Are MLB Seasons Too Long?
Are MLB Seasons Too Long? | Sports Takes & News | TooAthletic.com
Major League Baseball has long prided itself on being an annual marathon that allowed teams to decide who were the best during their 162-game season. With the addition of Wild-Cards and three divisions in each league, the increased number of playoff berths was supposed to ensure that every game mattered, and drama would ensue throughout the regular season. Yet, in 2021, with so many teams seemingly disinterested in competing as we have reached the All-Star break, many teams already seem to be eliminated from postseason contention, making for a long summer for baseball fans in many cities across the country … and it’s also proving that MLB seasons are too long.
According to FanGraphs.com, we already know who will be in the 2021 MLB Postseason in the National League with the three division leaders (Brewers, Dodgers and Mets) along with the teams with the current Wild-Card holders (Padres and Giants) all being given at least an 89% chance of making the playoffs.
Things are slightly more “wide open” in the American League if you are fighting for the AL East title or a Wild-Card spot. That’s because the Red Sox (90%) and Rays (70%) are both given the best chances of earning a playoff berth at the All-Star break, with the Yankees (45%) and Blue Jays (33%) struggling to still call themselves contenders. In the Central and West, the White Sox and Astros are each giving at least a 95% chance of being crowned champions, with only one other team, the Oakland A’s, being giving a 44% chance of earning a Wild-Card spot. Thus, leaving the rest of American League already looking toward 2022.
The length of the Major League Baseball season is becoming as big of an issue as the time it takes to play nine-inning games nowadays. That’s because most teams have not played 90-games, yet a lot them are no longer considered playoff contenders, and for the next few weeks will turn to the trade market where they will be called “sellers” to those who are.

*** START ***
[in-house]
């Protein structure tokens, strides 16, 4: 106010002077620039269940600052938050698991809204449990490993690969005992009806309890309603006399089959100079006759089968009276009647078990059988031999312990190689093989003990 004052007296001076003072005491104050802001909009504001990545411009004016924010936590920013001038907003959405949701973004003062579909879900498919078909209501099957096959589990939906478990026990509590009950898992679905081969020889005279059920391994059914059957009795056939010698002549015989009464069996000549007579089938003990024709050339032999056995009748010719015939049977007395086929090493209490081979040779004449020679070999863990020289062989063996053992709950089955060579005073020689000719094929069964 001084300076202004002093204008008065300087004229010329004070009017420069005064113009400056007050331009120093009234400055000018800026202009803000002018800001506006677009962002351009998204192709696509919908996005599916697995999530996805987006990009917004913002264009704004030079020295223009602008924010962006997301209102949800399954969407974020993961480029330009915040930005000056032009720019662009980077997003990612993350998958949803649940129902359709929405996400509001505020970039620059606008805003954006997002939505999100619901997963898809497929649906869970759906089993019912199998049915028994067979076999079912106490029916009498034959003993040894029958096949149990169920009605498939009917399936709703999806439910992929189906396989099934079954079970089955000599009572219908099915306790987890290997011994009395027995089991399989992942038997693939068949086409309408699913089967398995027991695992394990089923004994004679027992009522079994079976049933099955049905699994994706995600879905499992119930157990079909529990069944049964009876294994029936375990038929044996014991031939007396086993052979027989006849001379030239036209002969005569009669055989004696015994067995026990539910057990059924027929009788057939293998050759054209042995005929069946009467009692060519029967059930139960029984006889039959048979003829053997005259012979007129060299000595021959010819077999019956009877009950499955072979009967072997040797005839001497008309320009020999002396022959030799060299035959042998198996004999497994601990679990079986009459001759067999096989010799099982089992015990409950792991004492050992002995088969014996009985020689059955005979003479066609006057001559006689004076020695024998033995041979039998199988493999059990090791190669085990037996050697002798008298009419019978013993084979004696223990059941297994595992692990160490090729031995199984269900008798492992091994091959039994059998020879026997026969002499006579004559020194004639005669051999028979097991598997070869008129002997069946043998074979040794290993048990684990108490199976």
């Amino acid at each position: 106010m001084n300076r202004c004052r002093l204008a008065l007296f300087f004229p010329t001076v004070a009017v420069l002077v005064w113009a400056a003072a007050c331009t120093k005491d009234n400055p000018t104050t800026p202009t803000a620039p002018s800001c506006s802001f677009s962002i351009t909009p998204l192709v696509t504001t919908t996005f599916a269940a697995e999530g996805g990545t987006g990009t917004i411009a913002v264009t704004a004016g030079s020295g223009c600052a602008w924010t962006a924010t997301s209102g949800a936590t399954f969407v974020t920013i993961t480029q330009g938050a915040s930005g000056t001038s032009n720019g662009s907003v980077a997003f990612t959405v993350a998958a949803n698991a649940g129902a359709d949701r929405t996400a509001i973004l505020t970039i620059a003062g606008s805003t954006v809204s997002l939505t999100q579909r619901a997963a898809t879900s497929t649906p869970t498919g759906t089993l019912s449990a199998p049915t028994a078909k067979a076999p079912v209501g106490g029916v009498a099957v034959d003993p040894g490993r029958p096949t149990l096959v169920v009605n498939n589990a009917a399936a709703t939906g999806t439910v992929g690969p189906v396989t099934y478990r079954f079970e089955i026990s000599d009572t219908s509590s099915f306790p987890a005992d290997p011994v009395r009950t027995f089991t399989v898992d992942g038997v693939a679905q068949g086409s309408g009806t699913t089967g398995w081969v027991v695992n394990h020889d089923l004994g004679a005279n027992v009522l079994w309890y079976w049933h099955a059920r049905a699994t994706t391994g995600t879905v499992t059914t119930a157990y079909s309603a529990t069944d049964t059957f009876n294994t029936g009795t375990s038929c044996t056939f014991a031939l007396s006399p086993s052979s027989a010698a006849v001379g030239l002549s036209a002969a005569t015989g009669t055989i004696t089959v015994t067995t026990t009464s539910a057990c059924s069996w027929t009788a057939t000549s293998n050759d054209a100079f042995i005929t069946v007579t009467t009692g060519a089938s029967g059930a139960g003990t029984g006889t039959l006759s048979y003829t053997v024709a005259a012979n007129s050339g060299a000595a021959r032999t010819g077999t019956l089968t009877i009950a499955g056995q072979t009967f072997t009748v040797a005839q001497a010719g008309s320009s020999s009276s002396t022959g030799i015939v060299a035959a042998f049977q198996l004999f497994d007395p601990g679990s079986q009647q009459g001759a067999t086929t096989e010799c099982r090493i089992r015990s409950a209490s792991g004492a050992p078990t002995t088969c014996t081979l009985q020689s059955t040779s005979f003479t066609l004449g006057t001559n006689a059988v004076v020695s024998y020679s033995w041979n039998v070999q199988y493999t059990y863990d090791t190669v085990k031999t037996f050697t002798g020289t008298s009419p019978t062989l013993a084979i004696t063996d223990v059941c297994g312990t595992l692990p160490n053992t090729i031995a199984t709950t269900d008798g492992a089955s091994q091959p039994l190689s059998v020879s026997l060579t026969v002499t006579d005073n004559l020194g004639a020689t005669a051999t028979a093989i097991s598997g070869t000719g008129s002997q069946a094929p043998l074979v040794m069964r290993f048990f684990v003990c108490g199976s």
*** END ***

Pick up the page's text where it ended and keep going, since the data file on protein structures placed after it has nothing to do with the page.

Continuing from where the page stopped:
The justification for adding the first Wild-Card teams in 1995 and then a second one in 2012 was to make games in September count, and still be a relevant sport in September when the NFL was beginning their season. With so few teams in the race with 70+ games left in the season, Major League Baseball is having a difficult time having games in July and August mean much to fans, with September being all about playoff seeding and setting up postseason matchups or winning that year’s major awards.
As someone who has loved baseball all my life, the current state of the game is difficult to watch in so many ways. Hitters only want home runs and strikeouts are too accepted as batters would rather hit into a shift rather than go the other way to reach base. Starting pitchers rarely see the mound after six innings and when they throw more than 100 pitches they are considered “heroes.”
I have very little reason to watch or follow too many games live once teams return from the All-Star break since we almost know who will be playing in October, something we shouldn’t know in mid-July. I have said it before and will say it again that Major League Baseball should split the season into two with playoff berths given to the division winners from the first and second halves, and if the same team wins in the spring and summer, they earn a postseason bye.
Major League Baseball needs to shorten the season or split it in half, because if the sport is comfortable with seven-inning games counting equally as nine-inning affairs, then playing a shorter split season should be enough to make it enough money and provide more fans hope that when October comes, they will be involved. Otherwise, for most of America the 2021 MLB season is already over, and once their vacations are over, it will be time for football.
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Are MLB Seasons Too Long? | TooAthletic.com